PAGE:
Sen. Marco Rubio delivered a reshaped stump speech Tuesday night to the Seminole County GOP, touching on many of the same points he made as a presidential candidate but adapting it to the tumultuous politics of the moment.
"America is going to be OK," Rubio said. "America is going to be fine. In fact, America -- your America, my America, the America we're going to leave our children -- has a chance to be better than it's ever been. I believe our children have the opportunity to be the freest and most prosperous people that have ever walked the face of this earth."
"It's hard to believe that if you open up newspapers, watch the news, get on the internet, whatever," Rubio said, without immediately naming President Donald Trump. "But I really believe that with all of my heart, because that's been our history. It's at the core of who we are."
Rubio later praised the president's Monday night speech on Afghanistan and denounced the white supremacists and neo-Nazis instigators in Charlottesville.
"There is nothing conservative about those people. Nothing," he said to applause.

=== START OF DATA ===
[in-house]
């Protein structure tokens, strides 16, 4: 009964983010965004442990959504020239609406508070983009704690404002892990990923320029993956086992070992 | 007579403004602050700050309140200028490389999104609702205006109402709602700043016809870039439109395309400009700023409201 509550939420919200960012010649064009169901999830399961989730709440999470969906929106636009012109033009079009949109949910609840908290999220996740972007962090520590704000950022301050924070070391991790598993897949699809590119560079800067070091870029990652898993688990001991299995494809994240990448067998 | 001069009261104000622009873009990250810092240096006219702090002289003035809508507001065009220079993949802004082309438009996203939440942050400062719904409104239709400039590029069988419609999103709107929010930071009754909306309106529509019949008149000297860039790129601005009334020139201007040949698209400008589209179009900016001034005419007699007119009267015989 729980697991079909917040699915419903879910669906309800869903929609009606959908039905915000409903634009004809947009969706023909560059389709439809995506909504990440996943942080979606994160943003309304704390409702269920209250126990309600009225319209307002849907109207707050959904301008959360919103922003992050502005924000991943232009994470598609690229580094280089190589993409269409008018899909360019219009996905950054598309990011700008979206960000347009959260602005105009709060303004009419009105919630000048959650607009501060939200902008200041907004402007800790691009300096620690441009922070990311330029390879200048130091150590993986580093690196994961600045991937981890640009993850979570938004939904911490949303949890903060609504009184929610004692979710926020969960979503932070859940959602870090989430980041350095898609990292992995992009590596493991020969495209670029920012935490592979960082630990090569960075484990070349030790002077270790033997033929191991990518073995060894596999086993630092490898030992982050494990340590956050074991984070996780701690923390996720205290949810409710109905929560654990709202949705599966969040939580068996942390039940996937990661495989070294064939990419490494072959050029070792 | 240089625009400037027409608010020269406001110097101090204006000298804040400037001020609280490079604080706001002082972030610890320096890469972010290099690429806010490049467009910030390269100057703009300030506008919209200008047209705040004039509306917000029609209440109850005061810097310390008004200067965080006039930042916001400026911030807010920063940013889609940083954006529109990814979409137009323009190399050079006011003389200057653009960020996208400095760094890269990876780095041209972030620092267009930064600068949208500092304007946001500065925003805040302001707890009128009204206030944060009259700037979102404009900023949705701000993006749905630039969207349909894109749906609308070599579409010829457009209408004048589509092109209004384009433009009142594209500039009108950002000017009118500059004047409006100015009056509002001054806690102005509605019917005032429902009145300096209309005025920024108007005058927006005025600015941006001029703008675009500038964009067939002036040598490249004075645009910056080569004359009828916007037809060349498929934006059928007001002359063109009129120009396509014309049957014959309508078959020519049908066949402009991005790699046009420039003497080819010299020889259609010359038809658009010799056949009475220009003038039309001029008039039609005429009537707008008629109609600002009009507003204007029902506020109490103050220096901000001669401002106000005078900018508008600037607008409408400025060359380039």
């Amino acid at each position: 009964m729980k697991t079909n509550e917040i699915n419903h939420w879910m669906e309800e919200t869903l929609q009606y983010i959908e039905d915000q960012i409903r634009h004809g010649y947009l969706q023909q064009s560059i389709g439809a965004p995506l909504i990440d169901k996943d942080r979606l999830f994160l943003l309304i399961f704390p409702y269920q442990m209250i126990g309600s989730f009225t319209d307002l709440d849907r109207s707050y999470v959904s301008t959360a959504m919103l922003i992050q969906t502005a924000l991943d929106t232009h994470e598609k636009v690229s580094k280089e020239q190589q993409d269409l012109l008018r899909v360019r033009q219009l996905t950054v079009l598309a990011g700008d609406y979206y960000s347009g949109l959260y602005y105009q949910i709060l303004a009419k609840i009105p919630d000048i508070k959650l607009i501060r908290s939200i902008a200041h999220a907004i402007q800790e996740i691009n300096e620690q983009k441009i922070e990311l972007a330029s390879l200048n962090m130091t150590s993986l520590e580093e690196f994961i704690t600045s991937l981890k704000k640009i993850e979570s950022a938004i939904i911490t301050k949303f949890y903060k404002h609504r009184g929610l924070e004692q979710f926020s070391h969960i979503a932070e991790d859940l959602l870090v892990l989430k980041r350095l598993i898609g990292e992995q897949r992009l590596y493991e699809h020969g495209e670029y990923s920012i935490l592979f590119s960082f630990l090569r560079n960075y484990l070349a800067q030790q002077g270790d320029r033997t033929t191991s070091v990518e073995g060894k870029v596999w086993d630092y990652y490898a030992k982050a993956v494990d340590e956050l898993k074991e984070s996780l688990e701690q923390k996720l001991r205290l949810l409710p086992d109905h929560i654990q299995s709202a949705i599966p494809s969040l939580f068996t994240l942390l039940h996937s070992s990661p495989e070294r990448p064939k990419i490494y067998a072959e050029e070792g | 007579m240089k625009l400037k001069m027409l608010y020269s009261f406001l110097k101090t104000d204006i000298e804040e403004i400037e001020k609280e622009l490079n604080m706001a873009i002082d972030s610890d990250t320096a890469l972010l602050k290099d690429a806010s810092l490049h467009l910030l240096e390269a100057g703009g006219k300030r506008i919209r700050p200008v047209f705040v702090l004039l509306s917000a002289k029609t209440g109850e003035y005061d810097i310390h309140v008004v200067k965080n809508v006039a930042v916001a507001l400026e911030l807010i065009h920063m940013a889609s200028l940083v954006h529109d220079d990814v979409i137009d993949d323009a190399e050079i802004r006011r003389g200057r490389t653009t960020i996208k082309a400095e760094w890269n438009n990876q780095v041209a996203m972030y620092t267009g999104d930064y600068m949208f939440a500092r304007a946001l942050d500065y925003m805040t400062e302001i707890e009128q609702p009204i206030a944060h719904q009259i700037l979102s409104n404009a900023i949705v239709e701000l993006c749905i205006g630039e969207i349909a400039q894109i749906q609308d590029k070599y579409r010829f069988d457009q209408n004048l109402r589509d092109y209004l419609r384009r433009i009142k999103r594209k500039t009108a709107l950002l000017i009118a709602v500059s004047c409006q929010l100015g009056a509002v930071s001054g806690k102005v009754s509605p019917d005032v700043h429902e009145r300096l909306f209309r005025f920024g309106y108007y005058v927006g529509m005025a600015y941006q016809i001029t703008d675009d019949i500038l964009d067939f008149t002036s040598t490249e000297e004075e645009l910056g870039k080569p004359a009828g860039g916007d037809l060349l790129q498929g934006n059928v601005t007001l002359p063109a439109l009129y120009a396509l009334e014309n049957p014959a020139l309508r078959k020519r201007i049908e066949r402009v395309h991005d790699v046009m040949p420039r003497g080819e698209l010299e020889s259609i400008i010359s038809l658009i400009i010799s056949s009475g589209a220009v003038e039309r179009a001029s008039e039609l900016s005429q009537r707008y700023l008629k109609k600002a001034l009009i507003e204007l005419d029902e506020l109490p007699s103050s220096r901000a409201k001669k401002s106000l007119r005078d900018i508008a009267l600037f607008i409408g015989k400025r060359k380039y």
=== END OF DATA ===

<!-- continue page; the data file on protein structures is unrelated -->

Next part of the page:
The senator noted that "there are people on the other side of the spectrum" who attack conservatives they disagree with.
"It's not acceptable, either," he said, noting he was speaking at the Seminole GOP's Lincoln Day fundraiser. "But first we have to take care of our own house. And our house is the party of Lincoln."
Elsewhere in his remarks, Rubio was interrupted by protesters -- like he was often as a presidential candidate.
"I'm grateful that I live in a nation where people can disagree," he said, indirectly pointing to his work on Cuba and Venezuela policy.
Rubio lamented the loss of civil discourse and said "the new Congress has failed" in enacting promises made to voters.
"That needs to change," he said. "Otherwise, people will conclude that there's no reason to vote for cons because it doesn't matter anyways."